Connecting to Health
A Health and Wellness Blog
January 30, 2017
What Women Need to Know About Heart Disease
When Carrie Fisher passed away unexpectedly in December, the culprit was the number one killer of women. Not cancer -- heart disease. Although many people don’t realize it, heart disease actually strikes as many women as it does men. And it’s even more likely to be deadly for women.
One reason? In women, symptoms of a heart attack may not fit the expected script -- which makes them easier to overlook, says Sonia Henry, MD, a cardiologist at North Shore University Hospital and the Katz Institute for Women’s Health.
“Some women don’t get the classic pressure in the chest and shortness of breath,” Dr. Henry says. “Their symptoms can be subtle and easy to ignore.”
February 3 is National Wear Red Day, devoted to raising awareness of the risk that heart disease poses to women. What better time to review some of the silent signs that can signal trouble?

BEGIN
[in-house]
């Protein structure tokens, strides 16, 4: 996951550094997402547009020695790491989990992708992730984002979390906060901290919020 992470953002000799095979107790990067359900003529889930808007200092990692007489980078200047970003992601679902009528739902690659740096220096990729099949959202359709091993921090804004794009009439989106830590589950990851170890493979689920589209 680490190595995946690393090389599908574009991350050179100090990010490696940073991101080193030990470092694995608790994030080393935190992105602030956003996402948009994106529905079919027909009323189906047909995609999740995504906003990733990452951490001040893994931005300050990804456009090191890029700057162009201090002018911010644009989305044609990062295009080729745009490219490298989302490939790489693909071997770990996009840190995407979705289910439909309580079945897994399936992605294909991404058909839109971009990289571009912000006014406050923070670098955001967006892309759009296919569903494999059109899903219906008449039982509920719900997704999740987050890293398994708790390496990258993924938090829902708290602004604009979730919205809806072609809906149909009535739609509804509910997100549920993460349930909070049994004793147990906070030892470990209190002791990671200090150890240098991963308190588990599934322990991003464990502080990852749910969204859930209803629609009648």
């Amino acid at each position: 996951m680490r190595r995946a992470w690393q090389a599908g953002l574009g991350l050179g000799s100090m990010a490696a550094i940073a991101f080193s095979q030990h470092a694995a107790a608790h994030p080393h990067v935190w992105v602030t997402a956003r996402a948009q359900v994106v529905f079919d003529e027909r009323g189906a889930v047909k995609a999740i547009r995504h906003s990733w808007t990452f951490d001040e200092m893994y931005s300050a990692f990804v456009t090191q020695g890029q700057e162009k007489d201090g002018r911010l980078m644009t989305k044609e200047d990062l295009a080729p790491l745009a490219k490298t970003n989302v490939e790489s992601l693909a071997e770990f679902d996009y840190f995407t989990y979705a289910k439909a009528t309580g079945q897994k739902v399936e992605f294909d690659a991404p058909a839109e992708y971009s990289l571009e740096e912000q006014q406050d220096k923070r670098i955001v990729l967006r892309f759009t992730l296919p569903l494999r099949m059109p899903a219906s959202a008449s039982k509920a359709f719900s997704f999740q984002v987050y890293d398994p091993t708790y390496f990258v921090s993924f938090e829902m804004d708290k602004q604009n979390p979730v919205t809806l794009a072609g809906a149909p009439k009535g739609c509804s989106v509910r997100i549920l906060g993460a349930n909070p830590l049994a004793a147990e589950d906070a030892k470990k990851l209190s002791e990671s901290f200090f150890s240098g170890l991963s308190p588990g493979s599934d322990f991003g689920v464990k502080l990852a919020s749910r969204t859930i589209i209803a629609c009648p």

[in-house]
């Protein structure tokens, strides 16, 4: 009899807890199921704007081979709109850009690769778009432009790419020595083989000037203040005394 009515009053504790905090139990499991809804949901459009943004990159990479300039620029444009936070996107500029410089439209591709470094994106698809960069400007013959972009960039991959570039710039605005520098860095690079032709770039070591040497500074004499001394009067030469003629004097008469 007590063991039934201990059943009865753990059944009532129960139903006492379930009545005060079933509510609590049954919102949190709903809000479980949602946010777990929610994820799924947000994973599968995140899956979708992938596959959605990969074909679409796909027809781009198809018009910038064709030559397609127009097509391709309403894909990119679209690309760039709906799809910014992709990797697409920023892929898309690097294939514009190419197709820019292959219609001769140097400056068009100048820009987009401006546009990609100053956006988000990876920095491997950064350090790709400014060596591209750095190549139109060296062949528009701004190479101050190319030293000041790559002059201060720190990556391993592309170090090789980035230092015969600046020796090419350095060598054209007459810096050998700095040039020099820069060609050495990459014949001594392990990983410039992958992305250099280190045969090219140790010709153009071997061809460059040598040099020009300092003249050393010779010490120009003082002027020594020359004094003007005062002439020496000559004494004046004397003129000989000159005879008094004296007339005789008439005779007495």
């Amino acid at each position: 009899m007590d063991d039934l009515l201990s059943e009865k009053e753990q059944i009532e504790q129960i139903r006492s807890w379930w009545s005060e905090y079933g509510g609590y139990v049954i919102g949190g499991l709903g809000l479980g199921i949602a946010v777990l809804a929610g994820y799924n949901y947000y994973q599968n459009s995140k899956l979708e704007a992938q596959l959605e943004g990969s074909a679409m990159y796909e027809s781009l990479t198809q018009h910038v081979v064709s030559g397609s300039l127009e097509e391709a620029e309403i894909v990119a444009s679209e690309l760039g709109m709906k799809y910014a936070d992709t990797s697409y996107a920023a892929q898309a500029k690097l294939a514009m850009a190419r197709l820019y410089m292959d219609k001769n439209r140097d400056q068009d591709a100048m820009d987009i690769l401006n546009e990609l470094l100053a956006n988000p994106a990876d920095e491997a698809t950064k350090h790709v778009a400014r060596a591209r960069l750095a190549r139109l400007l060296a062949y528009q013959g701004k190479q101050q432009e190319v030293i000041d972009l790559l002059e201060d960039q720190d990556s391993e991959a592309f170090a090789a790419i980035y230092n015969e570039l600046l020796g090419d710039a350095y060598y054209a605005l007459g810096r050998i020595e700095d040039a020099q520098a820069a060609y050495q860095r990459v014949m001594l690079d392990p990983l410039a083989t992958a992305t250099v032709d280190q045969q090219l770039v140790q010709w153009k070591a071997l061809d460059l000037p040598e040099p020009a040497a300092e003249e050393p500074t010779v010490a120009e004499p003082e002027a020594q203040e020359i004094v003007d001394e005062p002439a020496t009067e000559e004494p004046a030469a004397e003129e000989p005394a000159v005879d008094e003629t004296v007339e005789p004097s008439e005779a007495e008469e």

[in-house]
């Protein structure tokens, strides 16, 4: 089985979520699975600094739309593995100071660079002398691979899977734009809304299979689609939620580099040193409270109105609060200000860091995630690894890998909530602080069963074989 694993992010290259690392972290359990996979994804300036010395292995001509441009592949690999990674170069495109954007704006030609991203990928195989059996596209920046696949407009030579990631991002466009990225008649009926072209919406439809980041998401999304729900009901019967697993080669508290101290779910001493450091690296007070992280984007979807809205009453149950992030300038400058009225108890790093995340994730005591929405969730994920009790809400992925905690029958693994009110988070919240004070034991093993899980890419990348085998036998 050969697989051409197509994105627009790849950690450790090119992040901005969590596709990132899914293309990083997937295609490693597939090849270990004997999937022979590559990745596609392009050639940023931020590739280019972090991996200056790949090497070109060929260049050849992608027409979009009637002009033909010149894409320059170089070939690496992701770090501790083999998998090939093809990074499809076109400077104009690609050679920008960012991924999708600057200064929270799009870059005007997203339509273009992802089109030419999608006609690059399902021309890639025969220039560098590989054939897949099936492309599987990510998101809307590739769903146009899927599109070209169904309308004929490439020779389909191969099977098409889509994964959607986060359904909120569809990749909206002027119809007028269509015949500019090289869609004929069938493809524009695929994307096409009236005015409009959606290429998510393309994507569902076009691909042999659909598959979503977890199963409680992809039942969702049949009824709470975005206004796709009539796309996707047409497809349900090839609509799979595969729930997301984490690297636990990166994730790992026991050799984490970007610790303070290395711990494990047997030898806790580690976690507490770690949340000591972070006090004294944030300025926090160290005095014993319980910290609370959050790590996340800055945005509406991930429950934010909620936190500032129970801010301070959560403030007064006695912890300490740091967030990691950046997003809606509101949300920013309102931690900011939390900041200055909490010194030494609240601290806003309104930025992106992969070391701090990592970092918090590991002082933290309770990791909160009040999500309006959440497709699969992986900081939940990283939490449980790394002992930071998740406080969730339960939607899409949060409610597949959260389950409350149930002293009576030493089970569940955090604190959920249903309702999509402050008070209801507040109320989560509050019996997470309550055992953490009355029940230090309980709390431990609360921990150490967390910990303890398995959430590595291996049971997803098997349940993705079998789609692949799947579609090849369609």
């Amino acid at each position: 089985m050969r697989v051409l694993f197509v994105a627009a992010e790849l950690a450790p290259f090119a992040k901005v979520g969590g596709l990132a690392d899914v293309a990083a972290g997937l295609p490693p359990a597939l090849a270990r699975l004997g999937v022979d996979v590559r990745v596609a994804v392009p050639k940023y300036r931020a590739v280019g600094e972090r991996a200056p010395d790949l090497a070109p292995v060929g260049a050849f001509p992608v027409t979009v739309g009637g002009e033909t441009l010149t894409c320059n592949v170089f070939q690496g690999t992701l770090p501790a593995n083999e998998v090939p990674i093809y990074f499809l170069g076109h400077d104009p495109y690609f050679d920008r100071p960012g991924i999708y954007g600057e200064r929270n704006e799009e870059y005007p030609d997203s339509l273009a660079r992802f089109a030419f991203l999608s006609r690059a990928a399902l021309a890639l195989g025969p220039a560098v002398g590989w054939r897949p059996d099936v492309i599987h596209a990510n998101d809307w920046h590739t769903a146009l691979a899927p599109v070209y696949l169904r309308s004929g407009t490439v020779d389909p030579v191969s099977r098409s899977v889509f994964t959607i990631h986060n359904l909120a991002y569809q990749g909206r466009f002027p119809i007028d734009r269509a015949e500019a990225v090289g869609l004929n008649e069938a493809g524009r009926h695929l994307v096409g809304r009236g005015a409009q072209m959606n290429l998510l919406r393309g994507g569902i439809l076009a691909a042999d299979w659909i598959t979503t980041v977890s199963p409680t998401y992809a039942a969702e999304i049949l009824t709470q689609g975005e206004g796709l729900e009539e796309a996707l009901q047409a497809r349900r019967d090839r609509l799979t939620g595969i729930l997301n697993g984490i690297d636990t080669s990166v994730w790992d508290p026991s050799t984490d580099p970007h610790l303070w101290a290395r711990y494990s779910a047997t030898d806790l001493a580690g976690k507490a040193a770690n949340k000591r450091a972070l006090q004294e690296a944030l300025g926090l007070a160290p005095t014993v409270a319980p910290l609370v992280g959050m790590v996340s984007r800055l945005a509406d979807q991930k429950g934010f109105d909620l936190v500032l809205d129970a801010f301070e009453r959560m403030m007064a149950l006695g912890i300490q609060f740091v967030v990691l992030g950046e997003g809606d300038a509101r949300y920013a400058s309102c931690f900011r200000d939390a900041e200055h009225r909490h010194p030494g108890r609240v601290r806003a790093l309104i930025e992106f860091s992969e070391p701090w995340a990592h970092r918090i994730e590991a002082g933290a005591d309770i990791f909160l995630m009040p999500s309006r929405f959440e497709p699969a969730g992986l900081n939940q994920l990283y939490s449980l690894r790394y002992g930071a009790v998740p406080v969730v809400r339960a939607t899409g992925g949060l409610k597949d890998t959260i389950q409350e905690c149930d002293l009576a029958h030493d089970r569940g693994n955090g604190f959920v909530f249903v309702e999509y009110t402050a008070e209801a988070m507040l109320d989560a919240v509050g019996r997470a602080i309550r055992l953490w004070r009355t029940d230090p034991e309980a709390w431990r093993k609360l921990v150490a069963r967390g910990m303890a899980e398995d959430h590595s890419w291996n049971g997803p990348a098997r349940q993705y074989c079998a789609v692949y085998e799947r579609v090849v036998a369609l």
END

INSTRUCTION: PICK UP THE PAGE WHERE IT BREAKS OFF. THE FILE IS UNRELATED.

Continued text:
This isn’t the type of tiredness that comes from one too many late nights. Women who suffer a heart attack often report having felt a deep fatigue that persisted for days, says Dr. Henry. Exhaustion may feel unusually extreme and come on suddenly.
Here’s what a heart attack often looks like on bad TV: A man grimaces in sudden pain and clutches his chest. Sudden, sharp chest pain is one possible sign of a heart attack -- but that symptom is less common in women. Instead, for many women, a heart attack feels like severe, persistent heartburn.
Leading up to a heart attack, a woman may feel a sharp pain in the back because of stress to the heart muscle. Pain in the neck or jaw is also a more common sign of trouble for women.
Women can experience symptoms like nausea and vomiting in the days or weeks prior to a heart attack, says Dr. Henry. Often, they mistakenly chalk it up to flu.
Although these symptoms can seem maddeningly vague, Dr. Henry stresses that you should listen to your body when you have unusual symptoms. “Trust your gut,” she says. “If you think something is really wrong, it probably is. Don’t ignore it. Call 911 or get to an emergency room right away.”